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By: Amanda Dennis, Ruth Manski

Seventeen million women in the US, most of whom are of reproductive age, are insured by Medicaid, the health insurance program for low-income individuals and families. Because Medicaid is jointly administered by federal and state governments, policies at both levels can affect which health services Medicaid will cover.

Medicaid coverage of abortion care is affected by both federal and state policies. The Hyde Amendment, passed in 1976, prevents the use of federal Medicaid funding for abortion except when a woman is pregnant as a result of rape or incest, or when her pregnancy endangers her life. States have the option of using their own funds to cover abortion in broader circumstances, but only 17 are currently required to do so according to their state policies.

These restrictions on funding make it almost impossible for low-income women to access abortion care. In fact, at an average of $470, a first-trimester abortion can cost more than half of what a family at the poverty level lives on in one month. Women needing abortions in the second trimester face significantly higher costs.

Ibis Reproductive Health has conducted several research studies that evaluate how federal and state Medicaid policies on abortion coverage impact women seeking abortion care. Analysis of some work is still underway, but what we have found so far has been alarming.

Our research shows that women consistently encounter problems enrolling in Medicaid, trying to use Medicaid to cover qualifying abortion care, and finding a local health care provider who accepts Medicaid. In fact, unpublished findings show that in states with federal Medicaid restrictions in place, as many as two in three women seeking abortions due to circumstances of rape, incest, or life endangerment are ultimately unable to secure the coverage legally entitled to them.

What happens to the women denied Medicaid coverage for an abortion?

Consider the story of Tasha, a 37-year-old single mother from Arizona. Tasha had a heart condition and was advised by her doctor not to get pregnant because it would endanger her life. When faced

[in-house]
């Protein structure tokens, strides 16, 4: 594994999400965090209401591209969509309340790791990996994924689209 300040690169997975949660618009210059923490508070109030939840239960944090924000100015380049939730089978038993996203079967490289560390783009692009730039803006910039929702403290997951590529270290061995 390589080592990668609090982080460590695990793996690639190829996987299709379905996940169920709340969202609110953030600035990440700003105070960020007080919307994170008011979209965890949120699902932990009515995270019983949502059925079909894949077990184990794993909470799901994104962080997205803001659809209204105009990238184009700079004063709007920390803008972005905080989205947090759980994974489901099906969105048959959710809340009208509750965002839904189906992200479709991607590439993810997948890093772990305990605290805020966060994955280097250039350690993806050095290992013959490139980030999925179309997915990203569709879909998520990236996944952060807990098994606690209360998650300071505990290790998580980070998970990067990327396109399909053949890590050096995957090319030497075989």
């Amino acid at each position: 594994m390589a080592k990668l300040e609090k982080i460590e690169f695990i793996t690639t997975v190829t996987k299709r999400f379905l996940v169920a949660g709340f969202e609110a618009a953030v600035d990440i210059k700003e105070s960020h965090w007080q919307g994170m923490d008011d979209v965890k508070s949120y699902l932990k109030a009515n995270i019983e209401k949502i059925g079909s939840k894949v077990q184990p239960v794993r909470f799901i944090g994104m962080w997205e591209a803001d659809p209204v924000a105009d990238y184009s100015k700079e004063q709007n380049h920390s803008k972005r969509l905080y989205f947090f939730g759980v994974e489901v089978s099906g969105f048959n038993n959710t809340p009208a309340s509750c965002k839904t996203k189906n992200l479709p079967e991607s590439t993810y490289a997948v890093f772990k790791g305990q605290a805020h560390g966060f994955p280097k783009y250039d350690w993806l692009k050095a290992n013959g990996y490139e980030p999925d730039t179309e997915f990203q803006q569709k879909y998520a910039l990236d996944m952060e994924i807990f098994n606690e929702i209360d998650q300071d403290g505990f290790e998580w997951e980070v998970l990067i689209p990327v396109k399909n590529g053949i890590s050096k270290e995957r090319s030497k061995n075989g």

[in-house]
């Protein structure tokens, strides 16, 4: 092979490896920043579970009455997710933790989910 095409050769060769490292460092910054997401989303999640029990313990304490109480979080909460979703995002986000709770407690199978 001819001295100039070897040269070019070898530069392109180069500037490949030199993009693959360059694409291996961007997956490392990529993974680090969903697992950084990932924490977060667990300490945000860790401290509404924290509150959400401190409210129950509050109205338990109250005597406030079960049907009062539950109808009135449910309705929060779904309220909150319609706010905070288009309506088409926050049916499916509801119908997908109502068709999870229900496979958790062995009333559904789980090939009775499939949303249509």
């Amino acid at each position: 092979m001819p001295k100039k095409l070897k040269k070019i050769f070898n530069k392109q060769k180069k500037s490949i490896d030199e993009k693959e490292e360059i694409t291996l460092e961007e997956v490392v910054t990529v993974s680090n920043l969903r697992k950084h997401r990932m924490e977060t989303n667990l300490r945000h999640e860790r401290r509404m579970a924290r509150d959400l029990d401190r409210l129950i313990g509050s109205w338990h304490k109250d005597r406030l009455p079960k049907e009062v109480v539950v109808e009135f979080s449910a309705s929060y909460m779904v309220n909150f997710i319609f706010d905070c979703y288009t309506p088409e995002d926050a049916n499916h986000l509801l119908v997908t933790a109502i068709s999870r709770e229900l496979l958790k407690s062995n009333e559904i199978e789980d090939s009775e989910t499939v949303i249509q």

with an unplanned pregnancy, she felt her only option was termination and sought Medicaid coverage for the procedure. She explained, “I wasn’t eligible to have this [abortion] covered under that regulation [Hyde Amendment] because…it was some stupid thing about [the] percentage of my heart that’s dead is not enough…. It’s not life threatening enough for them to cover it.”

Without Medicaid coverage for abortion available, women like Tasha struggle to raise money for an abortion. The women we interviewed took out payday loans, delayed bill payments, pawned jewelry, sold drugs, performed sex work, borrowed money from friends and family, and took other drastic measures in attempts to raise money for an abortion. The scramble to obtain funding can lead to delays in obtaining timely abortion care, prevent women from accessing treatment for life- threatening conditions, or prevent women from obtaining an abortion altogether.

The women we interviewed recognized the profound impact Medicaid restrictions on abortion can have on women and their families. As one woman said, “Putting a financial strain between a woman and her need to have an abortion isn’t going to do anything to lower it [the abortion rate]. It’s just putting these women in more poverty, in financial crisis, in emotional crisis… in physical crisis…. I really don’t think there’s any benefit in restricting the Medicaid funding for it.”

Unfortunately, the decades-old battle over public funding for abortion continues under the Affordable Care Act. When national health care reform goes into effect, more individuals will become eligible for Medicaid, meaning more women will be affected by restrictions on Medicaid coverage of abortion.

Our research suggests that any restrictions on the circumstances under which Medicaid covers abortion can effectively lead to prohibitions on coverage in all cases. We call for continued and expanded efforts to overturn federal restrictions on abortion coverage to ensure timely and equitable access to abortion care for all women.

This post is part of the multi-organizational #HERvotes blog carnival.

The views and opinions expressed in this post are those of the author(s) and do not necessarily reflect those of strongly encourages our readers to post comments in response to blog posts. We value diversity of opinions and perspectives. Our goals for this space are to be educational, thought-provoking, and respectful. So we actively moderate comments and we reserve the right to edit or remove comments that undermine these goals. Thanks!

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